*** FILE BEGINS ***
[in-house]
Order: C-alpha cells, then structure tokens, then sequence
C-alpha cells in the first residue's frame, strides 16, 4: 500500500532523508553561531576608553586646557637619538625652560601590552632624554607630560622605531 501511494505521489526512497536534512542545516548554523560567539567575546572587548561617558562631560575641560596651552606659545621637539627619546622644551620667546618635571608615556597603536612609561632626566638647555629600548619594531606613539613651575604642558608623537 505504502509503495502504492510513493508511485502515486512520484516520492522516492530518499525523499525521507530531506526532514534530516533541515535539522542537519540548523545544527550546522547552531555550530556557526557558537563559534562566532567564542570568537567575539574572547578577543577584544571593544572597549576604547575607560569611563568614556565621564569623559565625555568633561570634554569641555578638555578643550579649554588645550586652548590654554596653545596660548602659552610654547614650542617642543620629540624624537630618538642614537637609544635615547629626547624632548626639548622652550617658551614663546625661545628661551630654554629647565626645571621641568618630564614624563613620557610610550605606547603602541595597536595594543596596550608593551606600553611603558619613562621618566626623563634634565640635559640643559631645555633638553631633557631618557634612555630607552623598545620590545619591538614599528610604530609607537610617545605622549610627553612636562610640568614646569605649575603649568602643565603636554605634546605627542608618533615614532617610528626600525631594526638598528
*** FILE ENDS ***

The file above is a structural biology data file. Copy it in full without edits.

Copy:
[in-house]
Order: C-alpha cells, then structure tokens, then sequence
C-alpha cells in the first residue's frame, strides 16, 4: 500500500532523508553561531576608553586646557637619538625652560601590552632624554607630560622605531 501511494505521489526512497536534512542545516548554523560567539567575546572587548561617558562631560575641560596651552606659545621637539627619546622644551620667546618635571608615556597603536612609561632626566638647555629600548619594531606613539613651575604642558608623537 505504502509503495502504492510513493508511485502515486512520484516520492522516492530518499525523499525521507530531506526532514534530516533541515535539522542537519540548523545544527550546522547552531555550530556557526557558537563559534562566532567564542570568537567575539574572547578577543577584544571593544572597549576604547575607560569611563568614556565621564569623559565625555568633561570634554569641555578638555578643550579649554588645550586652548590654554596653545596660548602659552610654547614650542617642543620629540624624537630618538642614537637609544635615547629626547624632548626639548622652550617658551614663546625661545628661551630654554629647565626645571621641568618630564614624563613620557610610550605606547603602541595597536595594543596596550608593551606600553611603558619613562621618566626623563634634565640635559640643559631645555633638553631633557631618557634612555630607552623598545620590545619591538614599528610604530609607537610617545605622549610627553612636562610640568614646569605649575603649568602643565603636554605634546605627542608618533615614532617610528626600525631594526638598528